Interview with Prof. Jonathan Clark on head and neck cancer

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“There is so much opportunity to improve the quality of life of patients with head and neck tumours”

Prof. Jonathan Clark is a leading researcher and surgeon in head and neck cancer and advanced reconstruction. (Image: Jonathan Clark)

Head and neck cancer may have drastic, long-lasting consequences, and dental professionals can play a crucial role in the patient’s treatment plan. Dental Tribune International had the opportunity to speak with Prof. Jonathan Clark, director of head and neck research at Chris O’Brien Lifehouse cancer treatment centre in Sydney in Australia and a leading name in head and neck cancer reconstructive surgery, about his career choice, recent developments in research, diagnosis and treatment of head and neck cancers, and the physical and mental challenges of his work. 

Prof. Clark, how did you become interested in head and neck cancer?
I was fortunate to work with the late Prof. Chris O’Brien, who sadly died of a malignant brain tumour. He was a world leader in head and neck cancer surgery and an inspiration for many surgeons of my generation. During my fellowship, I travelled to Toronto, where I learnt about microvascular reconstruction. This has transformed the way that head and neck cancer surgery is performed by restoring form and function in patients undergoing radical surgery. I have focused on reconstructive surgery because it is at the cutting edge of surgery and integrates many aspects of surgery that I enjoy, particularly because there is so much opportunity to improve the quality of life of patients with head and neck tumours. 

What significant changes in head and neck cancer research and treatment have you seen throughout your career?
There have been major changes in the demographics of those who develop head and neck cancer. Traditionally, head and neck cancer was mostly caused by smoking in patients of low socio-economic status, but now the most common head and neck cancers are not related to smoking. For example, oropharyngeal cancer is caused by the human papillomavirus and cutaneous squamous cell cancer by exposure to ultraviolet light, and oral cancer is rising in incidence in young non-smokers, although we cannot explain this trend. Australia has had very effective anti-smoking policies, which we should be grateful for.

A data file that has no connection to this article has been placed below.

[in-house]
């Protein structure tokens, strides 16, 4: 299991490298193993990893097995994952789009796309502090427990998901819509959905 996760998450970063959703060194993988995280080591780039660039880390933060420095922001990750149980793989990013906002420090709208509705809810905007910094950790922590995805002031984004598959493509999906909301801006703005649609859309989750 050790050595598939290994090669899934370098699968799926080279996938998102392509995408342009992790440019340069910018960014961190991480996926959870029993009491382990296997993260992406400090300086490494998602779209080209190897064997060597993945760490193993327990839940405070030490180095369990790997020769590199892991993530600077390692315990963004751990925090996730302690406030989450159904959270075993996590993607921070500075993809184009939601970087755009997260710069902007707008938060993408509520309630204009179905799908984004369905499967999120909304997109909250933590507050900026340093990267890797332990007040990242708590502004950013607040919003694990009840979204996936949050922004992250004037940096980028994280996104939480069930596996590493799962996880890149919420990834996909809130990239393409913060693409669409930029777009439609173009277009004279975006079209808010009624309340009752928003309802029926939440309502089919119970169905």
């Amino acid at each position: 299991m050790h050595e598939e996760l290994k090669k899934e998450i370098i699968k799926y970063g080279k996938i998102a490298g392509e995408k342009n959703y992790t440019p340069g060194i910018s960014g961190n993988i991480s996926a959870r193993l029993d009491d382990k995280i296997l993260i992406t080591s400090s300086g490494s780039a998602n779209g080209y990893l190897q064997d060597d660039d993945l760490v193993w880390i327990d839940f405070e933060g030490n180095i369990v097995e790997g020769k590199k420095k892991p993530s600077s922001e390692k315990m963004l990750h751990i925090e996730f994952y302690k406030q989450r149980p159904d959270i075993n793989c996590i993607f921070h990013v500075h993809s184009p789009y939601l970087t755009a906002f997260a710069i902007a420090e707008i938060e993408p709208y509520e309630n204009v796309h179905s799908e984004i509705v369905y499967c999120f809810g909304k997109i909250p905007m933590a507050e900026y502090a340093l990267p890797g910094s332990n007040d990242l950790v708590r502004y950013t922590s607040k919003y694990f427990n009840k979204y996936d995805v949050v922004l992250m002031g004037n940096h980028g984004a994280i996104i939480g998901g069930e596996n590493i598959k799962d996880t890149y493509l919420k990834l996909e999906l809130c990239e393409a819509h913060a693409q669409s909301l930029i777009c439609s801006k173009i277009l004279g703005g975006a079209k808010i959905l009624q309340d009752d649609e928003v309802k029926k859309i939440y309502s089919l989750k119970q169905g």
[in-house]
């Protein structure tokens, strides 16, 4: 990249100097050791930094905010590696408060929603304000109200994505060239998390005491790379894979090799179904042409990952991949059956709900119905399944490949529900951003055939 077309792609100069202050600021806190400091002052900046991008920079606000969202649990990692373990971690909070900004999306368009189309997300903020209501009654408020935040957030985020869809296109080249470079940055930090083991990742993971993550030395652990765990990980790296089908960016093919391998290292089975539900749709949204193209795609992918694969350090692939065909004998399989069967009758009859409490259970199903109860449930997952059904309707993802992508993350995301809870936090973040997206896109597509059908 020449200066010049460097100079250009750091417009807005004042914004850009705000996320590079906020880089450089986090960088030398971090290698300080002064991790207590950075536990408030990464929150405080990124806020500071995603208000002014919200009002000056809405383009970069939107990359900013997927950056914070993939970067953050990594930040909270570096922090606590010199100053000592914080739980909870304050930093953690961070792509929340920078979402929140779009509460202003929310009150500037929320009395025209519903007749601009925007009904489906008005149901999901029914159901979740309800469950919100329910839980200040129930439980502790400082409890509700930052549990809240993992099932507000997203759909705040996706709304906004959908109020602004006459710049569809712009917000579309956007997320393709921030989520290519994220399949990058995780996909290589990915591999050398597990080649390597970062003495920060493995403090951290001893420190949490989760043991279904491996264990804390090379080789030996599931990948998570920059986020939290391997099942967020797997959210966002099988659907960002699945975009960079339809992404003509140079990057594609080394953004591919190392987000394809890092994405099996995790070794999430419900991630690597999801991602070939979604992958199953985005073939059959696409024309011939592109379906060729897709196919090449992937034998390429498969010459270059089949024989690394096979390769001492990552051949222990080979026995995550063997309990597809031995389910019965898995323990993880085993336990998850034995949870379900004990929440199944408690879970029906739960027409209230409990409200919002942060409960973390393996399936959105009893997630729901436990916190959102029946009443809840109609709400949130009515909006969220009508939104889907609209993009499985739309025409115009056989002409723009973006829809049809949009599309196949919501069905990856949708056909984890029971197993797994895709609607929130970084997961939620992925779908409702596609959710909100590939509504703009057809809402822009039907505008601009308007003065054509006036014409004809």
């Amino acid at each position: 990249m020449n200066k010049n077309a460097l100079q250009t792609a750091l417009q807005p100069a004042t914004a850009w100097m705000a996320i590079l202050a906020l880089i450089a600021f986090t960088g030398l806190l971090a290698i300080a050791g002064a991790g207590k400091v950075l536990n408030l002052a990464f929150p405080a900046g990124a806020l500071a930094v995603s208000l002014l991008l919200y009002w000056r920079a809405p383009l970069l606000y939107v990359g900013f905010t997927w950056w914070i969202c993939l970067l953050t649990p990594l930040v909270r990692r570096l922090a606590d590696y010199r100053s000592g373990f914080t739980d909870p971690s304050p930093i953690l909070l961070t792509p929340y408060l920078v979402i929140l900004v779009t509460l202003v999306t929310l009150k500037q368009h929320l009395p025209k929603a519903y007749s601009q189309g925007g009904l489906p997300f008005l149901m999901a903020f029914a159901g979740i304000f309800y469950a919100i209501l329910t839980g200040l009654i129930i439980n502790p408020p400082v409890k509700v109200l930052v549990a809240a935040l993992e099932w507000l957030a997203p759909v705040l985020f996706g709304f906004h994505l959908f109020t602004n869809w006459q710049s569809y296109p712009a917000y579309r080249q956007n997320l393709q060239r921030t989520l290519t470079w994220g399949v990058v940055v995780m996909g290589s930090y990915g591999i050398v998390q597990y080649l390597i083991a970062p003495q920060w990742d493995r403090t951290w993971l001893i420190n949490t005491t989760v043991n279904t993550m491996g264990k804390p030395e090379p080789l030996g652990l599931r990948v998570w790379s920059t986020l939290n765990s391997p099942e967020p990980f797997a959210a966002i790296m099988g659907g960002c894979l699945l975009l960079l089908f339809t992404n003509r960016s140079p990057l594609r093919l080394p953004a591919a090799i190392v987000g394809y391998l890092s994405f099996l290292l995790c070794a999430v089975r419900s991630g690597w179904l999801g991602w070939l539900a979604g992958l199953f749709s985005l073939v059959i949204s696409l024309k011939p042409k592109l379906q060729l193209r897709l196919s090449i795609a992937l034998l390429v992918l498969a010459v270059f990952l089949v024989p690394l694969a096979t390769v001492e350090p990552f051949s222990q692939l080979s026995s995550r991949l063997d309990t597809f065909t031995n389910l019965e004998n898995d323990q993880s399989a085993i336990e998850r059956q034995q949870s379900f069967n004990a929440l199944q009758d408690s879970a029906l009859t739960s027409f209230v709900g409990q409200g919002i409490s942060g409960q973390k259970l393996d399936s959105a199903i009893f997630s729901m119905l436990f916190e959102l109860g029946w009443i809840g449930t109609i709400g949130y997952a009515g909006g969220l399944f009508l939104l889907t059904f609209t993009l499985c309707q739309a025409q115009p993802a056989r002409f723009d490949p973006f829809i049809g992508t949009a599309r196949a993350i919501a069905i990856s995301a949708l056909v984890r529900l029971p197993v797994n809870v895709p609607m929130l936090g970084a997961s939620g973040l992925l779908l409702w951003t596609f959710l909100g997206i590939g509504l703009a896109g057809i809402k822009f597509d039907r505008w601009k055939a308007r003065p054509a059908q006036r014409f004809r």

Cancer outcomes are improving gradually. There are a variety of reasons for this. In part, this is because cancers not caused by smoking have a better prognosis, but head and neck cancer treatment has been a leader in multidisciplinary care. This has enabled patients to reliably complete quite taxing and difficult treatments. We often under-estimate how important it is to do the basics well. There continues to be significant unwarranted variation in how treatments are delivered, and this has a major impact on the effectiveness of treatments. There are also new treatments, such as robotic surgery, highly precise radiotherapy techniques and new drugs, available. We are now entering the age of immunotherapy, which has transformed previously incurable skin cancers into curable malignancies. In the future, we will see the effect of human papillomavirus vaccination. Australia has been very progressive in this regard, but it will probably be another 15 years before we see the rate of oropharyngeal cancer decline as a result of vaccination.

We often under-estimate how important it is to do the basics well

Research is much more sophisticated in many ways, but we are only just starting to understand the molecular basis of head and neck cancer. It is extremely diverse—there are ten different head and neck cancer sites and multiple types at each site—so we have struggled to find drug cures and targets. This has been frustrating compared with, say, breast cancer, leukaemia and melanoma, for which chemotherapy and targeted therapies have dramatically improved survival rates. The reasons are multifactorial, but partly because the diversity spreads resources thin, the genetic changes present are not well suited to targeted therapies. Also, typically, head and neck cancer research has been vastly underfunded compared with research into breast cancer and prostate cancer.